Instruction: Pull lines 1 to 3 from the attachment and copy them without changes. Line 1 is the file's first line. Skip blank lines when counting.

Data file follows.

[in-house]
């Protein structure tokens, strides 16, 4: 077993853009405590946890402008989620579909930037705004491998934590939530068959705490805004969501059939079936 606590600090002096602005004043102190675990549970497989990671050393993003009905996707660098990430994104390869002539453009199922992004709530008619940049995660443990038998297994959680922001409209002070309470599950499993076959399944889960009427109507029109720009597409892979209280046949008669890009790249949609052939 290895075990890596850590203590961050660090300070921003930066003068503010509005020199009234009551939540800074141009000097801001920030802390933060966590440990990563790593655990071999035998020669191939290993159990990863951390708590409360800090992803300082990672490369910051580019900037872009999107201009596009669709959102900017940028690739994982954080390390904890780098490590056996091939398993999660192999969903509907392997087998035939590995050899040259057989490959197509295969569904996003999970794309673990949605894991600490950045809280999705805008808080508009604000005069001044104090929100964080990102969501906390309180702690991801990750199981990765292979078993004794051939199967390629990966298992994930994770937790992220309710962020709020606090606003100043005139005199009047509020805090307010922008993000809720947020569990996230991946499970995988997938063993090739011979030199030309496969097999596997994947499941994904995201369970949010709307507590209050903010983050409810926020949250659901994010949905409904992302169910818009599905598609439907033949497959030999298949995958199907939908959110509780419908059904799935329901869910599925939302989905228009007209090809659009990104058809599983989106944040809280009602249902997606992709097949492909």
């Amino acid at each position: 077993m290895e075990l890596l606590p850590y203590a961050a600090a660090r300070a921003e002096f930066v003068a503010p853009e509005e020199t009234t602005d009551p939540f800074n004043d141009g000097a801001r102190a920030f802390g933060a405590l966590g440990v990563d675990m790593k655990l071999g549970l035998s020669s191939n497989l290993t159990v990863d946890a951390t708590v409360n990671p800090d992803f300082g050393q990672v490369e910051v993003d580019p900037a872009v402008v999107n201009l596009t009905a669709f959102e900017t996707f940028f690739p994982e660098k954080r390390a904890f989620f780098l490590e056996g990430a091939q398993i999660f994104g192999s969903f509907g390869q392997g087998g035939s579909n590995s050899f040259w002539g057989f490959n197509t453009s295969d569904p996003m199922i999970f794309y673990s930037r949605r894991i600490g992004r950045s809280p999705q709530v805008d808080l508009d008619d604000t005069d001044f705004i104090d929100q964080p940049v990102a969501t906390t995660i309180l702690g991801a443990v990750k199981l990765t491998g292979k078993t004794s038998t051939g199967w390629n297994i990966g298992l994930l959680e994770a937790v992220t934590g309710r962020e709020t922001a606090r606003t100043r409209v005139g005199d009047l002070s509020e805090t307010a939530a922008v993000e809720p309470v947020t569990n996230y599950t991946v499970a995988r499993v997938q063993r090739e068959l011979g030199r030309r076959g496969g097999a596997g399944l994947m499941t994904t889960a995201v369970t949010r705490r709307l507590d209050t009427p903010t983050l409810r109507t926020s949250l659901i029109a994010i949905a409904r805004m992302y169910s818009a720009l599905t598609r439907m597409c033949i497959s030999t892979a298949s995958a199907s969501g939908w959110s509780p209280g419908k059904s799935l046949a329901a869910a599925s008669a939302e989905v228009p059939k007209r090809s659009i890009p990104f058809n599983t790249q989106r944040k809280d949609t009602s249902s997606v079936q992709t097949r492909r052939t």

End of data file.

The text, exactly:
[in-house]
């Protein structure tokens, strides 16, 4: 077993853009405590946890402008989620579909930037705004491998934590939530068959705490805004969501059939079936 606590600090002096602005004043102190675990549970497989990671050393993003009905996707660098990430994104390869002539453009199922992004709530008619940049995660443990038998297994959680922001409209002070309470599950499993076959399944889960009427109507029109720009597409892979209280046949008669890009790249949609052939 290895075990890596850590203590961050660090300070921003930066003068503010509005020199009234009551939540800074141009000097801001920030802390933060966590440990990563790593655990071999035998020669191939290993159990990863951390708590409360800090992803300082990672490369910051580019900037872009999107201009596009669709959102900017940028690739994982954080390390904890780098490590056996091939398993999660192999969903509907392997087998035939590995050899040259057989490959197509295969569904996003999970794309673990949605894991600490950045809280999705805008808080508009604000005069001044104090929100964080990102969501906390309180702690991801990750199981990765292979078993004794051939199967390629990966298992994930994770937790992220309710962020709020606090606003100043005139005199009047509020805090307010922008993000809720947020569990996230991946499970995988997938063993090739011979030199030309496969097999596997994947499941994904995201369970949010709307507590209050903010983050409810926020949250659901994010949905409904992302169910818009599905598609439907033949497959030999298949995958199907939908959110509780419908059904799935329901869910599925939302989905228009007209090809659009990104058809599983989106944040809280009602249902997606992709097949492909």
């Amino acid at each position: 077993m290895e075990l890596l606590p850590y203590a961050a600090a660090r300070a921003e002096f930066v003068a503010p853009e509005e020199t009234t602005d009551p939540f800074n004043d141009g000097a801001r102190a920030f802390g933060a405590l966590g440990v990563d675990m790593k655990l071999g549970l035998s020669s191939n497989l290993t159990v990863d946890a951390t708590v409360n990671p800090d992803f300082g050393q990672v490369e910051v993003d580019p900037a872009v402008v999107n201009l596009t009905a669709f959102e900017t996707f940028f690739p994982e660098k954080r390390a904890f989620f780098l490590e056996g990430a091939q398993i999660f994104g192999s969903f509907g390869q392997g087998g035939s579909n590995s050899f040259w002539g057989f490959n197509t453009s295969d569904p996003m199922i999970f794309y673990s930037r949605r894991i600490g992004r950045s809280p999705q709530v805008d808080l508009d008619d604000t005069d001044f705004i104090d929100q964080p940049v990102a969501t906390t995660i309180l702690g991801a443990v990750k199981l990765t491998g292979k078993t004794s038998t051939g199967w390629n297994i990966g298992l994930l959680e994770a937790v992220t934590g309710r962020e709020t922001a606090r606003t100043r409209v005139g005199d009047l002070s509020e805090t307010a939530a922008v993000e809720p309470v947020t569990n996230y599950t991946v499970a995988r499993v997938q063993r090739e068959l011979g030199r030309r076959g496969g097999a596997g399944l994947m499941t994904t889960a995201v369970t949010r705490r709307l507590d209050t009427p903010t983050l409810r109507t926020s949250l659901i029109a994010i949905a409904r805004m992302y169910s818009a720009l599905t598609r439907m597409c033949i497959s030999t892979a298949s995958a199907s969501g939908w959110s509780p209280g419908k059904s799935l046949a329901a869910a599925s008669a939302e989905v228009p059939k007209r090809s659009i890009p990104f058809n599983t790249q989106r944040k809280d949609t009602s249902s997606v079936q992709t097949r492909r052939t």